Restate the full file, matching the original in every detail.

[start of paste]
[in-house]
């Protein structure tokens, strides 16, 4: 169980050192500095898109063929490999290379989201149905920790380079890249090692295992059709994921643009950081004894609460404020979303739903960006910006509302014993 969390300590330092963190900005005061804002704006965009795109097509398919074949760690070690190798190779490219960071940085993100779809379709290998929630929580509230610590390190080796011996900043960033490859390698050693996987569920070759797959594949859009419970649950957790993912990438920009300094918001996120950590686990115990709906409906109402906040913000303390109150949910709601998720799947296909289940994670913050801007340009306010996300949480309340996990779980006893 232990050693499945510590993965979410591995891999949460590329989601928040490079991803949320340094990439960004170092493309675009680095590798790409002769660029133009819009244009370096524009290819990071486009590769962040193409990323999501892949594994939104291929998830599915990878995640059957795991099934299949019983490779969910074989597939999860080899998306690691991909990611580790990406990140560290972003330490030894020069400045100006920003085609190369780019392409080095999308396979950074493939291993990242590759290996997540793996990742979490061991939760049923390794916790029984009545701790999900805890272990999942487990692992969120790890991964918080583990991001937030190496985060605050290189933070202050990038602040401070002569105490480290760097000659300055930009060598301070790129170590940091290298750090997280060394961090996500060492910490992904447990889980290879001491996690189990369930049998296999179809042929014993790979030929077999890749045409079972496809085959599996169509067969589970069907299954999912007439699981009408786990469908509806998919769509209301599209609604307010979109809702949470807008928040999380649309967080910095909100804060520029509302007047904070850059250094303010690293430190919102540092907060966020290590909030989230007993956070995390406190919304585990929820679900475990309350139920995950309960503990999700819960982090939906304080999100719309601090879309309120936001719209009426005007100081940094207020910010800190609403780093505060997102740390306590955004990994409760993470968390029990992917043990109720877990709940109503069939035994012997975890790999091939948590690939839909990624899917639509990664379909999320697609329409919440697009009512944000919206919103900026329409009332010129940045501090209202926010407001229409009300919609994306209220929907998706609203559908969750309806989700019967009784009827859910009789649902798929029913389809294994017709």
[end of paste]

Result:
[in-house]
């Protein structure tokens, strides 16, 4: 169980050192500095898109063929490999290379989201149905920790380079890249090692295992059709994921643009950081004894609460404020979303739903960006910006509302014993 969390300590330092963190900005005061804002704006965009795109097509398919074949760690070690190798190779490219960071940085993100779809379709290998929630929580509230610590390190080796011996900043960033490859390698050693996987569920070759797959594949859009419970649950957790993912990438920009300094918001996120950590686990115990709906409906109402906040913000303390109150949910709601998720799947296909289940994670913050801007340009306010996300949480309340996990779980006893 232990050693499945510590993965979410591995891999949460590329989601928040490079991803949320340094990439960004170092493309675009680095590798790409002769660029133009819009244009370096524009290819990071486009590769962040193409990323999501892949594994939104291929998830599915990878995640059957795991099934299949019983490779969910074989597939999860080899998306690691991909990611580790990406990140560290972003330490030894020069400045100006920003085609190369780019392409080095999308396979950074493939291993990242590759290996997540793996990742979490061991939760049923390794916790029984009545701790999900805890272990999942487990692992969120790890991964918080583990991001937030190496985060605050290189933070202050990038602040401070002569105490480290760097000659300055930009060598301070790129170590940091290298750090997280060394961090996500060492910490992904447990889980290879001491996690189990369930049998296999179809042929014993790979030929077999890749045409079972496809085959599996169509067969589970069907299954999912007439699981009408786990469908509806998919769509209301599209609604307010979109809702949470807008928040999380649309967080910095909100804060520029509302007047904070850059250094303010690293430190919102540092907060966020290590909030989230007993956070995390406190919304585990929820679900475990309350139920995950309960503990999700819960982090939906304080999100719309601090879309309120936001719209009426005007100081940094207020910010800190609403780093505060997102740390306590955004990994409760993470968390029990992917043990109720877990709940109503069939035994012997975890790999091939948590690939839909990624899917639509990664379909999320697609329409919440697009009512944000919206919103900026329409009332010129940045501090209202926010407001229409009300919609994306209220929907998706609203559908969750309806989700019967009784009827859910009789649902798929029913389809294994017709």